First anniversary of Egypt’s uprising in Tahrir Square 390.
(photo credit:Mohamed Abd El Ghany/Reuters))
An overwhelming majority of Egyptians support replacing US economic aid with funds from Iran or Turkey, according to new poll results, while the proportion of those viewing the treaty with Israel as positive has remained steady at just under half.
Eighty-two percent of Egyptians questioned opposed US economic aid to Egypt – according to figures released this weekend by the US-based Gallup polling organization – up from 71% in December 2011 and 52% last April.
The latest figures, released in 2010, show US assistance to Egypt at $1.7 billion – the fifth-highest foreign aid package after Afghanistan, Pakistan, Israel and Iraq. Still, $1.3 billion of that sum is earmarked for military purposes, and Egypt’s ruling Supreme Council of the Armed Forces has given no indication it intends to cut its portion of Washington’s package.
Egyptians’ attitudes toward US aid appear to have soured at the same time as American and European NGO employees faced charges of illegally accepting foreign funds and stirring unrest. The military council closed the NGOs in December, but subsequently allowed US authorities to post bail for the 16 Americans involved and help them leave the country.
Still, the NGO saga continues to stir strong emotions among ordinary citizens in Egypt, and the country’s parliamentary speaker – representing the Muslim Brotherhood – has called for an investigation into how the decision to remove the travel ban was issued.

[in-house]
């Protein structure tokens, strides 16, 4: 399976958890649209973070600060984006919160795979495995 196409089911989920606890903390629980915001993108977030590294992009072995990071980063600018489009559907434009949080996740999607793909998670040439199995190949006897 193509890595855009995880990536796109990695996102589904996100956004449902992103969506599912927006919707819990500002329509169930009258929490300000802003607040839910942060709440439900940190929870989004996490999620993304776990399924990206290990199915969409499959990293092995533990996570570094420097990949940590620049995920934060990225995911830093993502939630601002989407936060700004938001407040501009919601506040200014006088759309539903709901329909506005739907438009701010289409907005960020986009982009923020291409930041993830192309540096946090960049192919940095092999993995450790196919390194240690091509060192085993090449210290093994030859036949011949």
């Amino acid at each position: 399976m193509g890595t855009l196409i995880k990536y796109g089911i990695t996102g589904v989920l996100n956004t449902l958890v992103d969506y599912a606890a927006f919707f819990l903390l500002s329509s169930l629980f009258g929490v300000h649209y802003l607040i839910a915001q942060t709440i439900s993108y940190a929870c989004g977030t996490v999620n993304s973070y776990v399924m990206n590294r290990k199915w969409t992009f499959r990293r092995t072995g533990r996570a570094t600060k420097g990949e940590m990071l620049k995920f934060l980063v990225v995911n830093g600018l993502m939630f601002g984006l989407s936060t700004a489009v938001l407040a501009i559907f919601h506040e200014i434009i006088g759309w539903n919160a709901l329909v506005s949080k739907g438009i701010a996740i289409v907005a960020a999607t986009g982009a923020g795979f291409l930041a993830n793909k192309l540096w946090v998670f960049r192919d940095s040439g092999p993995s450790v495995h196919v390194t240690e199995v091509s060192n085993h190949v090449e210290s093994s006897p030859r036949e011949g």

A Gallup poll released last month found 56% of Egyptians view closer relations with the US as bad for their country, up from 40% in December of last year. Just over a quarter say closer relations with Washington are a positive thing, compared with 41% who favor closer ties with Iran and 60% with Turkey.
Turkey has been one of the biggest winners of the Arab revolts, as people around the Muslim world look to its ruling Justice and Development Party as a model for combining Islamic values with economic growth (the number of Egyptians expressing approval for the Ankara government grew 22% since April 2011 to 37%).
US President Barack Obama has made rapprochement with the Muslim world one of his signature foreign policy objectives, making a well-publicized address in Cairo in June 2009 and calling for the ouster of president Hosni Mubarak – a key US ally for three decades – just days into the popular uprising against him in February 2011.
Still, the latest results indicate only 19% of Egyptians express approval of US government policy, while 65% disapprove and the rest are undecided.
The number of Egyptians who view the peace treaty with Israel as a good thing remained largely steady since 10 months ago at just under half, while 42% said it was bad and the rest were undecided.
On the whole, Egyptians said they view their country as a rising power on the world stage. Nearly eight in 10 Egyptians expect the country’s geopolitical position to improve due to Mubarak’s resignation, around the same figure as in the immediate aftermath of the longtime president’s ouster.
Abdel Moneim Abol Fotouh – a presidential contender and ex-Brotherhood leader who left the group after it said it wouldn’t field a candidate – told Egyptian TV last month that as president, he would not maintain relations with anyone who “harms the relations of Egypt.”
Asked it he would recognize Israel, he said, “I have not recognized Israel to this day, and will not recognize Israel... But my refusal to recognize Israel does not mean, in any way, that I will impose my view upon the Egyptian parliament or Egyptian people, or that I will impose what I believe in at the expense of Egypt’s interests.”
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